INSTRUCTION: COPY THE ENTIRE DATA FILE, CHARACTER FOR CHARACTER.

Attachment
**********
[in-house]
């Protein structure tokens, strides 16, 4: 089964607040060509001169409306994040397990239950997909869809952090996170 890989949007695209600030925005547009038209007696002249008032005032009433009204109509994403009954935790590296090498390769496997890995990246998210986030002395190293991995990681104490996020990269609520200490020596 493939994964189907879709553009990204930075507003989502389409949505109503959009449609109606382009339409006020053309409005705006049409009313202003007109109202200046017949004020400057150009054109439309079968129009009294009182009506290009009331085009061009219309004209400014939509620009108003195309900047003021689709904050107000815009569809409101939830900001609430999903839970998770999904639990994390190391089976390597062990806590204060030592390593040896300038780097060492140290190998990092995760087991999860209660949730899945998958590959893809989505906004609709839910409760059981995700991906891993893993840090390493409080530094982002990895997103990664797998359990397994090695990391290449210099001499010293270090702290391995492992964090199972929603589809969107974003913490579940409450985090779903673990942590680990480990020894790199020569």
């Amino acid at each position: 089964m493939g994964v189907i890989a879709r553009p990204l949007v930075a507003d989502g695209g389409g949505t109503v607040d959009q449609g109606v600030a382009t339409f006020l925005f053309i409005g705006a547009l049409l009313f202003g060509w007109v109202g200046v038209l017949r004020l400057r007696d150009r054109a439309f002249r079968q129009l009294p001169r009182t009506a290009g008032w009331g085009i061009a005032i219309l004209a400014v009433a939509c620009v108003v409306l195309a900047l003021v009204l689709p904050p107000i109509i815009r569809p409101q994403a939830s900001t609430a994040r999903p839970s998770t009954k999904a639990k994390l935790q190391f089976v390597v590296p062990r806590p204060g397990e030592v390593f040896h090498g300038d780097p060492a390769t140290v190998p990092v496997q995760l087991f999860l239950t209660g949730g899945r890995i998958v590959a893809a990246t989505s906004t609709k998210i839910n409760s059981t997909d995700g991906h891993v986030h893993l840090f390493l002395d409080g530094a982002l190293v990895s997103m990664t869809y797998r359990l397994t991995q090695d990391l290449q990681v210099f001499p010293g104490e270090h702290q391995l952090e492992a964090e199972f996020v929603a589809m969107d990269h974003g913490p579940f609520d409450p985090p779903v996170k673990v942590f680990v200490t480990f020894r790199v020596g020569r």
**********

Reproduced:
[in-house]
């Protein structure tokens, strides 16, 4: 089964607040060509001169409306994040397990239950997909869809952090996170 890989949007695209600030925005547009038209007696002249008032005032009433009204109509994403009954935790590296090498390769496997890995990246998210986030002395190293991995990681104490996020990269609520200490020596 493939994964189907879709553009990204930075507003989502389409949505109503959009449609109606382009339409006020053309409005705006049409009313202003007109109202200046017949004020400057150009054109439309079968129009009294009182009506290009009331085009061009219309004209400014939509620009108003195309900047003021689709904050107000815009569809409101939830900001609430999903839970998770999904639990994390190391089976390597062990806590204060030592390593040896300038780097060492140290190998990092995760087991999860209660949730899945998958590959893809989505906004609709839910409760059981995700991906891993893993840090390493409080530094982002990895997103990664797998359990397994090695990391290449210099001499010293270090702290391995492992964090199972929603589809969107974003913490579940409450985090779903673990942590680990480990020894790199020569």
């Amino acid at each position: 089964m493939g994964v189907i890989a879709r553009p990204l949007v930075a507003d989502g695209g389409g949505t109503v607040d959009q449609g109606v600030a382009t339409f006020l925005f053309i409005g705006a547009l049409l009313f202003g060509w007109v109202g200046v038209l017949r004020l400057r007696d150009r054109a439309f002249r079968q129009l009294p001169r009182t009506a290009g008032w009331g085009i061009a005032i219309l004209a400014v009433a939509c620009v108003v409306l195309a900047l003021v009204l689709p904050p107000i109509i815009r569809p409101q994403a939830s900001t609430a994040r999903p839970s998770t009954k999904a639990k994390l935790q190391f089976v390597v590296p062990r806590p204060g397990e030592v390593f040896h090498g300038d780097p060492a390769t140290v190998p990092v496997q995760l087991f999860l239950t209660g949730g899945r890995i998958v590959a893809a990246t989505s906004t609709k998210i839910n409760s059981t997909d995700g991906h891993v986030h893993l840090f390493l002395d409080g530094a982002l190293v990895s997103m990664t869809y797998r359990l397994t991995q090695d990391l290449q990681v210099f001499p010293g104490e270090h702290q391995l952090e492992a964090e199972f996020v929603a589809m969107d990269h974003g913490p579940f609520d409450p985090p779903v996170k673990v942590f680990v200490t480990f020894r790199v020596g020569r």